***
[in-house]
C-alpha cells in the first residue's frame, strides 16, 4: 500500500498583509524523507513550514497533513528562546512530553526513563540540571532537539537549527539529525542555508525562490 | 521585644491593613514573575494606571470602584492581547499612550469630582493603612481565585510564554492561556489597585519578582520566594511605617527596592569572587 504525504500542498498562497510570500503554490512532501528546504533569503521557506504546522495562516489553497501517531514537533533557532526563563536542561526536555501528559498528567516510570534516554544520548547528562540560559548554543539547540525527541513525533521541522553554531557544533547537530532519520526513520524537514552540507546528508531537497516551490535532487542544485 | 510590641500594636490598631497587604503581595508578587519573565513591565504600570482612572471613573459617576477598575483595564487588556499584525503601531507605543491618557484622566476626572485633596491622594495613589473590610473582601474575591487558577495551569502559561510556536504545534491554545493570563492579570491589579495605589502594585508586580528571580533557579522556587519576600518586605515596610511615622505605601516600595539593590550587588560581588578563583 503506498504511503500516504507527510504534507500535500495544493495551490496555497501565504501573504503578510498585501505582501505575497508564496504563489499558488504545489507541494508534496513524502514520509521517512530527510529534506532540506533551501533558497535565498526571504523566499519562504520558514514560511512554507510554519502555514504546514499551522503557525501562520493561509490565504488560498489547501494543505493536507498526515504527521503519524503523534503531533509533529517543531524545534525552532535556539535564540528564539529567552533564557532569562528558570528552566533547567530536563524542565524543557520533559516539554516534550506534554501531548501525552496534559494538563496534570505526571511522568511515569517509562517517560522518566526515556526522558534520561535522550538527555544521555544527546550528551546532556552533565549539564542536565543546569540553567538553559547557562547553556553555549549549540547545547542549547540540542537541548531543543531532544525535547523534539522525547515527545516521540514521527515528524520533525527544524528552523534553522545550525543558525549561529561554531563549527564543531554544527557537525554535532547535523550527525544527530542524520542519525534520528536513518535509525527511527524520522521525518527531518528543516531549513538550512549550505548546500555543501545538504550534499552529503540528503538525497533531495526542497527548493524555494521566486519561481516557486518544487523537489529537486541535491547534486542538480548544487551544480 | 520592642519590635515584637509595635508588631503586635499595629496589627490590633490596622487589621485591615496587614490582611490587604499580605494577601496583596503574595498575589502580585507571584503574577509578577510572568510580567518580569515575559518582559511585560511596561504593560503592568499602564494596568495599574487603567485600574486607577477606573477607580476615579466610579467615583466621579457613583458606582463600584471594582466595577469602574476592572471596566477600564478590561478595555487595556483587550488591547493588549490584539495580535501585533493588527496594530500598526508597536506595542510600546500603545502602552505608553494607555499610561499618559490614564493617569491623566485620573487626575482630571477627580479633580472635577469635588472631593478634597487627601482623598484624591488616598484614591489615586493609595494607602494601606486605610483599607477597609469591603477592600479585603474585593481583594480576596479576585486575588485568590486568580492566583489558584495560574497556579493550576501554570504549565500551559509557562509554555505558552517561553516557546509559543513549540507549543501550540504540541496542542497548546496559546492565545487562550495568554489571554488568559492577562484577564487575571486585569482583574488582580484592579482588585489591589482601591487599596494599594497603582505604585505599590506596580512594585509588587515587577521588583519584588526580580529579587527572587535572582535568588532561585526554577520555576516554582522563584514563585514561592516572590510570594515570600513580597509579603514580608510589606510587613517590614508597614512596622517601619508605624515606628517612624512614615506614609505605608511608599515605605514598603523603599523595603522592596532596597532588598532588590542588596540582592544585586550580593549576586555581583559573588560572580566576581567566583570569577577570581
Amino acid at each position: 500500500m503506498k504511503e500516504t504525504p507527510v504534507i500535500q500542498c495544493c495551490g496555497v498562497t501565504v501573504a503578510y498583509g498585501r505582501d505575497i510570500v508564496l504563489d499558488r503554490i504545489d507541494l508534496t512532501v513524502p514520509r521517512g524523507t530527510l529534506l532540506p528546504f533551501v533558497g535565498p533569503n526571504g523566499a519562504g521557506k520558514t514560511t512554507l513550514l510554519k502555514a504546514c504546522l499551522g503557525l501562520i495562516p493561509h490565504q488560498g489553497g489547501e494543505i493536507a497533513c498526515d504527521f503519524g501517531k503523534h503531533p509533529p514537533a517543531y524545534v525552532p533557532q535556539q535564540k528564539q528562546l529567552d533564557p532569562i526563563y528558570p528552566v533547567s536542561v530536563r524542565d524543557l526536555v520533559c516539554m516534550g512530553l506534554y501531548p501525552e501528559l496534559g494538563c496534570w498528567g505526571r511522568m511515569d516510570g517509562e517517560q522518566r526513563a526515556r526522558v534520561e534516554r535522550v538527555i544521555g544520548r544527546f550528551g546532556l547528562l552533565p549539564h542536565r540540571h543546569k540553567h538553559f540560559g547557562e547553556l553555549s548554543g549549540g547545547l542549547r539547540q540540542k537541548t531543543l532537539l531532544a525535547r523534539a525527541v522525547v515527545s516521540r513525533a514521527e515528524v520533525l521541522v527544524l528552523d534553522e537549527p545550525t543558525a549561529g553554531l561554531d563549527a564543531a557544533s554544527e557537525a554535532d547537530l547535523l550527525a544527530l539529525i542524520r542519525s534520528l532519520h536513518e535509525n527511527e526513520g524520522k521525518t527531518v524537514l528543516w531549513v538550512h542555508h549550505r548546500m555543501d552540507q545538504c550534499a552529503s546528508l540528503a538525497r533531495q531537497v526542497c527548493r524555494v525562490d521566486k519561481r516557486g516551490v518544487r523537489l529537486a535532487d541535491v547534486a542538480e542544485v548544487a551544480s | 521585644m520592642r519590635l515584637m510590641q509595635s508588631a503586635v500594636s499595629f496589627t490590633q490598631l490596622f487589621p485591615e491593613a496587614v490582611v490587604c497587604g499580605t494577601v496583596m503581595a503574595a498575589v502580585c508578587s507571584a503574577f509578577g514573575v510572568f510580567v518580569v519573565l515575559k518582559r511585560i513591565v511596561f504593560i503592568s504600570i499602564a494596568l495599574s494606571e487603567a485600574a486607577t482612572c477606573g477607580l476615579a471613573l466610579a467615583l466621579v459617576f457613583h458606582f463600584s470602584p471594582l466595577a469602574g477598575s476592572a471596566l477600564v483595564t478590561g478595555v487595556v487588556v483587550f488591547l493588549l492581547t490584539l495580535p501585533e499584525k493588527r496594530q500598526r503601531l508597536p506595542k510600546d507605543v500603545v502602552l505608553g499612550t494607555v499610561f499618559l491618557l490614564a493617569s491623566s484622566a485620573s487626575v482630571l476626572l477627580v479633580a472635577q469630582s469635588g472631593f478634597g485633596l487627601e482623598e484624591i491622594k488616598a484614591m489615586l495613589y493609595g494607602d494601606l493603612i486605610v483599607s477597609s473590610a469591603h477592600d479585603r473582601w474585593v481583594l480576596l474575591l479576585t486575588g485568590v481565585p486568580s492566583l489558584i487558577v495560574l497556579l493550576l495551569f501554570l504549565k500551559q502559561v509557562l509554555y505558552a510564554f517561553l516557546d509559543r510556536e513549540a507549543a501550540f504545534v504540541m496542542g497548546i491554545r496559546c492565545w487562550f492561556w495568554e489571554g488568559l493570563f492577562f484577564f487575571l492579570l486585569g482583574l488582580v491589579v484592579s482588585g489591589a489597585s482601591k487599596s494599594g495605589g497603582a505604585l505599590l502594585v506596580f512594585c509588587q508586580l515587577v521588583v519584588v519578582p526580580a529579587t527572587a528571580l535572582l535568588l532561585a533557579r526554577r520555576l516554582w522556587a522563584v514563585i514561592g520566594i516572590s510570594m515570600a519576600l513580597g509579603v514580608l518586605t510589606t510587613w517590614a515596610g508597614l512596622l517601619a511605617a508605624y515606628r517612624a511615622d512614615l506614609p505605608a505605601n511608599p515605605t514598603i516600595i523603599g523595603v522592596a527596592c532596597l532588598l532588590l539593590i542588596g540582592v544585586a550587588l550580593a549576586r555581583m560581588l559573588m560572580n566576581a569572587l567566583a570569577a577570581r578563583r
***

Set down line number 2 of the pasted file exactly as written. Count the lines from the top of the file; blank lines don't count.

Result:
C-alpha cells in the first residue's frame, strides 16, 4: 500500500498583509524523507513550514497533513528562546512530553526513563540540571532537539537549527539529525542555508525562490 | 521585644491593613514573575494606571470602584492581547499612550469630582493603612481565585510564554492561556489597585519578582520566594511605617527596592569572587 504525504500542498498562497510570500503554490512532501528546504533569503521557506504546522495562516489553497501517531514537533533557532526563563536542561526536555501528559498528567516510570534516554544520548547528562540560559548554543539547540525527541513525533521541522553554531557544533547537530532519520526513520524537514552540507546528508531537497516551490535532487542544485 | 510590641500594636490598631497587604503581595508578587519573565513591565504600570482612572471613573459617576477598575483595564487588556499584525503601531507605543491618557484622566476626572485633596491622594495613589473590610473582601474575591487558577495551569502559561510556536504545534491554545493570563492579570491589579495605589502594585508586580528571580533557579522556587519576600518586605515596610511615622505605601516600595539593590550587588560581588578563583 503506498504511503500516504507527510504534507500535500495544493495551490496555497501565504501573504503578510498585501505582501505575497508564496504563489499558488504545489507541494508534496513524502514520509521517512530527510529534506532540506533551501533558497535565498526571504523566499519562504520558514514560511512554507510554519502555514504546514499551522503557525501562520493561509490565504488560498489547501494543505493536507498526515504527521503519524503523534503531533509533529517543531524545534525552532535556539535564540528564539529567552533564557532569562528558570528552566533547567530536563524542565524543557520533559516539554516534550506534554501531548501525552496534559494538563496534570505526571511522568511515569517509562517517560522518566526515556526522558534520561535522550538527555544521555544527546550528551546532556552533565549539564542536565543546569540553567538553559547557562547553556553555549549549540547545547542549547540540542537541548531543543531532544525535547523534539522525547515527545516521540514521527515528524520533525527544524528552523534553522545550525543558525549561529561554531563549527564543531554544527557537525554535532547535523550527525544527530542524520542519525534520528536513518535509525527511527524520522521525518527531518528543516531549513538550512549550505548546500555543501545538504550534499552529503540528503538525497533531495526542497527548493524555494521566486519561481516557486518544487523537489529537486541535491547534486542538480548544487551544480 | 520592642519590635515584637509595635508588631503586635499595629496589627490590633490596622487589621485591615496587614490582611490587604499580605494577601496583596503574595498575589502580585507571584503574577509578577510572568510580567518580569515575559518582559511585560511596561504593560503592568499602564494596568495599574487603567485600574486607577477606573477607580476615579466610579467615583466621579457613583458606582463600584471594582466595577469602574476592572471596566477600564478590561478595555487595556483587550488591547493588549490584539495580535501585533493588527496594530500598526508597536506595542510600546500603545502602552505608553494607555499610561499618559490614564493617569491623566485620573487626575482630571477627580479633580472635577469635588472631593478634597487627601482623598484624591488616598484614591489615586493609595494607602494601606486605610483599607477597609469591603477592600479585603474585593481583594480576596479576585486575588485568590486568580492566583489558584495560574497556579493550576501554570504549565500551559509557562509554555505558552517561553516557546509559543513549540507549543501550540504540541496542542497548546496559546492565545487562550495568554489571554488568559492577562484577564487575571486585569482583574488582580484592579482588585489591589482601591487599596494599594497603582505604585505599590506596580512594585509588587515587577521588583519584588526580580529579587527572587535572582535568588532561585526554577520555576516554582522563584514563585514561592516572590510570594515570600513580597509579603514580608510589606510587613517590614508597614512596622517601619508605624515606628517612624512614615506614609505605608511608599515605605514598603523603599523595603522592596532596597532588598532588590542588596540582592544585586550580593549576586555581583559573588560572580566576581567566583570569577577570581